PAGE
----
In Ask a Prophet, we use our alien probes on the brains of sci-fi, fantasy, and speculative fiction writers.

This week, we spoke with J. Patrick Black, whose buzzed-about debut, Ninth City Burning, is the beginning of a new alien saga that blends elements of sci-fi and fantasy.

Where did the idea for Ninth City Burning come from?

There were all these sort of little bits of stories that I had floating around in my head. I was sort of thinking about the way technology can really seem magical. I had this thought of magic as, like, wifi. When you have it available it’s great and perfect — but when it goes out you’re kind of up the creek. Once I had that thought, all those other little snippets and shreds of ideas kind of just collected around it. That’s where the story started.

In the course of writing it, did you do any research on real battle tactics or even reading other fictional alien invasion narratives?

I read up about warfare in the Napoleonic Era where projectile weapons existed, but you still had a lot of regimented formation-based fighting. I wanted to see how I could translate that in still the sci-fi fantasy setting. As for other accounts of alien invasions, I wanted to kind of bone up on the traditions in which I was going to be writing, so I read a lot of The Forever War and got into some Japanese cartoons just to make sure I was really well-versed in the genres I was going to be inhabiting.

The genre’s really had a boom in recent years. What excites you most about entering it at this time with your first release?

Most of all it’s the community that I really enjoy so much. One thing that the genre of sci-fi and fantasy in particular is really unique about is that the barrier between fan and professional is really much thinner. You see a lot of people who started out writing fan fiction or with self-published fiction and end up becoming extremely successful professionals in the field. I got to go to my very first Comic Con in San Diego about a month ago, and that was just so cool to really be in a place where all of these people had been drawn together by their love of genre.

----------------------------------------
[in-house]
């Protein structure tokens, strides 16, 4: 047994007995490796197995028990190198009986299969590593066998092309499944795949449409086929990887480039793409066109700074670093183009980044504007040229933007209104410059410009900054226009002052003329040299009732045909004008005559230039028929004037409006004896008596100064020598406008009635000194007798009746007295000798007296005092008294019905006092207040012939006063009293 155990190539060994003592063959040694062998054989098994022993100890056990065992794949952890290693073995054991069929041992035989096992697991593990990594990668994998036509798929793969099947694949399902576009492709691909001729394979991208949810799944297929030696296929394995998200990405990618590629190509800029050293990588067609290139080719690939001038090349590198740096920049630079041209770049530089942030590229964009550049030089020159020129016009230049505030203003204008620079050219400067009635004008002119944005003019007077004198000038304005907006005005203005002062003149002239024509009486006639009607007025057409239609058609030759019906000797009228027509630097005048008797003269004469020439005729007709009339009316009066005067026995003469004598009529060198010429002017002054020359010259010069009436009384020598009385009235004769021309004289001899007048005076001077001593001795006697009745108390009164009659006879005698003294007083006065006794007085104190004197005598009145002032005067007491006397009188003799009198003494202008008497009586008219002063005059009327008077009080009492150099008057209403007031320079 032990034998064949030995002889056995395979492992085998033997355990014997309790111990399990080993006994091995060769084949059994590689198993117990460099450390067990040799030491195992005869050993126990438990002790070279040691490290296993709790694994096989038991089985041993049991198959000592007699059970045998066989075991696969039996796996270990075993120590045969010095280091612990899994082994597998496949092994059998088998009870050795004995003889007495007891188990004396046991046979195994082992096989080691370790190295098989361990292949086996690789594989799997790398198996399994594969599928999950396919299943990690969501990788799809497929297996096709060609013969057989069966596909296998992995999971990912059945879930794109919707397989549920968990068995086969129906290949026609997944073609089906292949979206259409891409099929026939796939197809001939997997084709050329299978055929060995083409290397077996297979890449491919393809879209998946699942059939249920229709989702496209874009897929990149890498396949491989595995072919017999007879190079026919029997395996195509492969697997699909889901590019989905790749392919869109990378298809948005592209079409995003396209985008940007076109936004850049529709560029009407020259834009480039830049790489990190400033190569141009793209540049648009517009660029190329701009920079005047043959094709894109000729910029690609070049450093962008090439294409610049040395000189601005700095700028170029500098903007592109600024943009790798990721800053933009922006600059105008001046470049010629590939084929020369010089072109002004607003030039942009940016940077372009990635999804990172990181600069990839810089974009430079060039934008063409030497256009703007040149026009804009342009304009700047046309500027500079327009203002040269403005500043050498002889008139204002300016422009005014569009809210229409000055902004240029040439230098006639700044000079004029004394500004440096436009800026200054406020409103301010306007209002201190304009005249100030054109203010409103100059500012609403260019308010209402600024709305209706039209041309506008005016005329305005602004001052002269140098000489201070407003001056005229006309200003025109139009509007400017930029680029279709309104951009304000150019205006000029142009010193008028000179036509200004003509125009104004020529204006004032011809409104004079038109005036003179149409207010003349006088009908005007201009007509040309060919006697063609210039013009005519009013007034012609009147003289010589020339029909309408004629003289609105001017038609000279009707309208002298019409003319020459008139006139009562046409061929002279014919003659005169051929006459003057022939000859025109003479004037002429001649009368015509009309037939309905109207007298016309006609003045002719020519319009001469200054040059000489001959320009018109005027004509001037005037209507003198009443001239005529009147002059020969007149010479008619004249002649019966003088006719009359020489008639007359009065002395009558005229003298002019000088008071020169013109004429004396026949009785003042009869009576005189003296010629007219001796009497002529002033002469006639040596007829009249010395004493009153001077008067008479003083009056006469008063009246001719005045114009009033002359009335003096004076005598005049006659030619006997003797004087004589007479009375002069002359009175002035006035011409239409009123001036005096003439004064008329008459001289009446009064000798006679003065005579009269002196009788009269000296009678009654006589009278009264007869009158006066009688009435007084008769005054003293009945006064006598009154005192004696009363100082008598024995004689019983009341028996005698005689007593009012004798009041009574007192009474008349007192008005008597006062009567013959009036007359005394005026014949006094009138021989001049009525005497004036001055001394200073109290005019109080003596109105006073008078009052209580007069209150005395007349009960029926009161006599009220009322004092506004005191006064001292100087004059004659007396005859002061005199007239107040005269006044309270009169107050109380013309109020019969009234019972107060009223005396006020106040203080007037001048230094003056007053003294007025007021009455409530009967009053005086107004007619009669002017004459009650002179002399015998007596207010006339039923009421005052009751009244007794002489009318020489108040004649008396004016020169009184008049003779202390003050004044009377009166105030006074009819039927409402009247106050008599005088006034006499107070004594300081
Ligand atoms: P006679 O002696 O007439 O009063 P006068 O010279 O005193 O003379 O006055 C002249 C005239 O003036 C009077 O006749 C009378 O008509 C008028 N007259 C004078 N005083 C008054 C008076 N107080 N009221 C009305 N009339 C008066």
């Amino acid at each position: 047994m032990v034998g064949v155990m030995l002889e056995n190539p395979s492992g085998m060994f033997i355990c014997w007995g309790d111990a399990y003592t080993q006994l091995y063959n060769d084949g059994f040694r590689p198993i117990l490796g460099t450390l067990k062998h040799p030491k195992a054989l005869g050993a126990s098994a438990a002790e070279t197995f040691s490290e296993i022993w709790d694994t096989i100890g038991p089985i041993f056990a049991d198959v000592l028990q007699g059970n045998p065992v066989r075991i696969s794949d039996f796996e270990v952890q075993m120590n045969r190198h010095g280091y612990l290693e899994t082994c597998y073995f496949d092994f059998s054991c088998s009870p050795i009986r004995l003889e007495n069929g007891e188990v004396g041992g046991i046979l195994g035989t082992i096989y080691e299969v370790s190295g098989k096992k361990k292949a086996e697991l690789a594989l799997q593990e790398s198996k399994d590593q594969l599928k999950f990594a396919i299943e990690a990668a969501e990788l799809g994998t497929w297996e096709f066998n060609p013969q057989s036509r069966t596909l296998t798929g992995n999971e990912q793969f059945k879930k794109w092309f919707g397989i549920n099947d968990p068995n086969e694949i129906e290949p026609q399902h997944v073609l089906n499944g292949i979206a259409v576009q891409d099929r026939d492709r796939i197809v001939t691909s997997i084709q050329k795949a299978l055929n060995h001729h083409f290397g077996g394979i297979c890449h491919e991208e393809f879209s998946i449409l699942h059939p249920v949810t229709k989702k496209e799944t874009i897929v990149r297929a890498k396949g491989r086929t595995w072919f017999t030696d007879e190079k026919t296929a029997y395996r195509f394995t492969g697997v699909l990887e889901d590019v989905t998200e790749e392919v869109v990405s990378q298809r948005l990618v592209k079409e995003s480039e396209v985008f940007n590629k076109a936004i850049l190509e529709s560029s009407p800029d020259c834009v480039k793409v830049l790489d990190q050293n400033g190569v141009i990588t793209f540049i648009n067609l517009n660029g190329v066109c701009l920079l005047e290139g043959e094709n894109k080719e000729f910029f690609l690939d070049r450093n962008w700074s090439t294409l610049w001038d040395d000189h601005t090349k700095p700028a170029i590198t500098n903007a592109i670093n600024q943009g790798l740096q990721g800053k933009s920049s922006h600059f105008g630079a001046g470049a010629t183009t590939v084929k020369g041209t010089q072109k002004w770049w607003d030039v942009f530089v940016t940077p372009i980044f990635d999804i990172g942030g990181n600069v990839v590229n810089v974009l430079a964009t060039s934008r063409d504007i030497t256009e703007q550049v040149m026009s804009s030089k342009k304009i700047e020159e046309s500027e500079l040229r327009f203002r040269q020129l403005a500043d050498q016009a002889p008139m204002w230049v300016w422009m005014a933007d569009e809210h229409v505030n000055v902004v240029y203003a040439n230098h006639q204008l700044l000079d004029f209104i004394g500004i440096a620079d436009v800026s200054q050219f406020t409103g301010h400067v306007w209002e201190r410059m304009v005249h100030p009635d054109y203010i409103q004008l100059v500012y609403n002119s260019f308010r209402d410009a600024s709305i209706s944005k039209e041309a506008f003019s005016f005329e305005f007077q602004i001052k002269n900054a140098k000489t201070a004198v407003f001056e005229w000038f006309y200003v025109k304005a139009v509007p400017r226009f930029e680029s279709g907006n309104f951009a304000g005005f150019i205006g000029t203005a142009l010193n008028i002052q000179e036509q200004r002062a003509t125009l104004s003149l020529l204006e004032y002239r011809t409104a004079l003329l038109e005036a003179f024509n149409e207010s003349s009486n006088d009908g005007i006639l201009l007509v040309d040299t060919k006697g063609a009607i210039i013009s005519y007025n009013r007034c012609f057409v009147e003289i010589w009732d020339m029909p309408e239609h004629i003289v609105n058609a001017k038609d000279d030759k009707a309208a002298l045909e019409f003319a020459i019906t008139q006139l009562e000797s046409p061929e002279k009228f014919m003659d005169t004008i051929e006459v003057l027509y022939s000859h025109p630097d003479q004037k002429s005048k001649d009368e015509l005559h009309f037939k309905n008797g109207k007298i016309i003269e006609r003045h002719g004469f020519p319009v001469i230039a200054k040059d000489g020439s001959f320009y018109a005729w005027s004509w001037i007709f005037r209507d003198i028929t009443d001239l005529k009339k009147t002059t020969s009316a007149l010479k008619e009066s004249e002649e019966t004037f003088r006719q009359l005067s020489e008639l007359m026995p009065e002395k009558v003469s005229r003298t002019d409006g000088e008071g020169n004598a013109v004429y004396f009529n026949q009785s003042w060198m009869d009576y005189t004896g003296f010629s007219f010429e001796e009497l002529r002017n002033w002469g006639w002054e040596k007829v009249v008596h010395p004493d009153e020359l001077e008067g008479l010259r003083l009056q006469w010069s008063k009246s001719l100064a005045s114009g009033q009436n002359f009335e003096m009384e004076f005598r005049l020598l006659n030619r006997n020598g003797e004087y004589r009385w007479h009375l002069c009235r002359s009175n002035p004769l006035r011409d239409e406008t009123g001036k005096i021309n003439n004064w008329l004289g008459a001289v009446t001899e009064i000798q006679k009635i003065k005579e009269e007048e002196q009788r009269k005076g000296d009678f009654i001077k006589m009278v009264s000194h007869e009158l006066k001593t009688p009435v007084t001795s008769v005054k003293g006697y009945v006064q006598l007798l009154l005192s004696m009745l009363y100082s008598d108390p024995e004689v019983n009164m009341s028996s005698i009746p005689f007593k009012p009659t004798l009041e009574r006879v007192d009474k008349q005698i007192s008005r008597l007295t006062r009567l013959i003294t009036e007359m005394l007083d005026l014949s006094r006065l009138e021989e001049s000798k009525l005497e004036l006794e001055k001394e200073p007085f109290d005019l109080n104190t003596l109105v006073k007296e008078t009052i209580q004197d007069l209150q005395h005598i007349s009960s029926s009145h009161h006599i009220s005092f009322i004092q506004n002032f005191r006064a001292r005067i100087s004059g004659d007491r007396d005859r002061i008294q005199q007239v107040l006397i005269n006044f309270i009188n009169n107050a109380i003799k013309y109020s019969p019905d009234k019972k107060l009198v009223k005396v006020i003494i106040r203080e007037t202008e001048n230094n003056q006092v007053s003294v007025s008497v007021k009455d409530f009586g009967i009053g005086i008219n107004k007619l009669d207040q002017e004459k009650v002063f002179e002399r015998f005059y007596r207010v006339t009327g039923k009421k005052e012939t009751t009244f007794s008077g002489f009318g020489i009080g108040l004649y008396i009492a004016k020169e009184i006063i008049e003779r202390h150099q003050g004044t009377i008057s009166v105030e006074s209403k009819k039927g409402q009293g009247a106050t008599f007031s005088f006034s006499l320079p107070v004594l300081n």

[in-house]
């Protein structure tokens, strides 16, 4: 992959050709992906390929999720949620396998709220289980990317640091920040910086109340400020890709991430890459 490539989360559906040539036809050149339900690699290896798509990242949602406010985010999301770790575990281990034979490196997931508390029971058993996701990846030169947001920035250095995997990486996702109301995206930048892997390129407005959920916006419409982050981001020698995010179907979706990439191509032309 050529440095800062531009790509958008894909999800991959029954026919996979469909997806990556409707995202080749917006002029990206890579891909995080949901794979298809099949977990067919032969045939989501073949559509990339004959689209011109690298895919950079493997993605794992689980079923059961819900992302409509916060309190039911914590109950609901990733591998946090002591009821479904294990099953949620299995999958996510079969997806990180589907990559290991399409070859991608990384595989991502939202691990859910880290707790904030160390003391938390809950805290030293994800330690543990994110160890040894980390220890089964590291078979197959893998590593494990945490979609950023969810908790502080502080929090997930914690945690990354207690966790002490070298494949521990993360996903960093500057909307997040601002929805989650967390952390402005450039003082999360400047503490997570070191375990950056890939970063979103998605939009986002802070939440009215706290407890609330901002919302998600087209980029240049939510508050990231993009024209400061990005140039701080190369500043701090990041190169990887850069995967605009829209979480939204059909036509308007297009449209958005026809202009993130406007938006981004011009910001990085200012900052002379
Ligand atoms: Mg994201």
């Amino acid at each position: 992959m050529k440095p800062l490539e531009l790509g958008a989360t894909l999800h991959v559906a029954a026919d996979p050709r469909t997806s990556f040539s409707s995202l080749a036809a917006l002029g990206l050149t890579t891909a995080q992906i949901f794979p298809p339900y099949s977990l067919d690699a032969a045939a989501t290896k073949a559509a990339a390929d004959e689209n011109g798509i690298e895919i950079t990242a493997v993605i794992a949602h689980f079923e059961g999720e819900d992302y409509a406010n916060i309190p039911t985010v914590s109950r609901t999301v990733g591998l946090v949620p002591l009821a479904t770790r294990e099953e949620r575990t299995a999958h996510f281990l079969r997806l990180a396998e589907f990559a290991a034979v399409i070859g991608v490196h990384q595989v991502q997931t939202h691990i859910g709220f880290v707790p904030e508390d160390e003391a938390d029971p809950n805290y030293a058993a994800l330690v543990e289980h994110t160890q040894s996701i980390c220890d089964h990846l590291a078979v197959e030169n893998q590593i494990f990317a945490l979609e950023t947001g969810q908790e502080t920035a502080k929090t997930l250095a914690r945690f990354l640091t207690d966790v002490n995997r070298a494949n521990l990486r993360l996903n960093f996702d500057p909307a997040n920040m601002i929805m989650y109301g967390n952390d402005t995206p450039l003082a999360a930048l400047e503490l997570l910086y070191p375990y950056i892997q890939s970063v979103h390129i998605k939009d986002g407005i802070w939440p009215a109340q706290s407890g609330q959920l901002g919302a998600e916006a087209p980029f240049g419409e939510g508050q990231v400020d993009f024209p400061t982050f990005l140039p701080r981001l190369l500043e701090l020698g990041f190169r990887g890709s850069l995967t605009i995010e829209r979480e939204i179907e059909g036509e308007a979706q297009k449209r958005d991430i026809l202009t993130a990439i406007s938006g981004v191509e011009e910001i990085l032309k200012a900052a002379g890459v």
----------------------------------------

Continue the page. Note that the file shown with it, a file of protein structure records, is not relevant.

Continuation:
What was your favorite thing you saw or experienced there?

I’m a big fan of the costumes. I don’t really go into that as a participant myself, but I love spectating. There was this one point actually when I was rounding a corner and I saw this huge crowd trying to get a picture of something. It was this guy in an amazingly elaborate and gigantic suit of armor trying to get into an elevator. He couldn’t do it because he had these huge shoulder plates and he was seven feet tall. The combination of the comedy of that plus this amazingly elaborate costume was the one moment of the Comic Con that just crystallized it all for me.

Are there any sci-fi or fantasy movies or television shows that you’re a fan of?

I’m just usually about five years behind. I was a big fan of Lost five years after everybody else was infuriated over the last episode and I had the opportunity to prepare for that. I’m currently watching Season 2 of The Sopranos. I recently discovered, even though it was a big deal about two or three months ago, the new Voltron series on Netflix, which I think is just really well-done.

Do you have any alien invasion stories that were a big influence on you growing up?*

Aside from Ender’s Game, the alien invasion genre was not one I sought out that much. Really when I started on the story, I almost thought of it more as a fantasy rather than science fiction. I kind of saw these aliens that were invading not so much as aliens as kind of a militant extension of Narnia. Of course they were aliens because they were not of our reality, but the literary lineage would be more fantasy for me.

What are you most excited about for the future?

The best part about getting to publish a book is that I get to be a professional writer now. So if I have an idea and I want to write it down, there’s a good chance that somebody will actually read it. I’m taking the long view on this series, but I’m also working on ideas for some more one-off things that I could do in between different stages of this series. The same way that the idea for this story coalesced has led to a constellation of kind of quirky, fantastical, occasionally-scientific ideas just kind of floating around. I’m just waiting for one to develop itself and evolve enough that it can really stand on its own as a story.

This interview has been edited for brevity and clarity.

Lauren's writing has appeared on The Huffington Post, Page Views at The New York Daily News, and 20SomethingReads at The Book Report Network. She has also interned at The Overlook Press and Cosmopolitan. A Dartmouth grad, she lives in Brooklyn.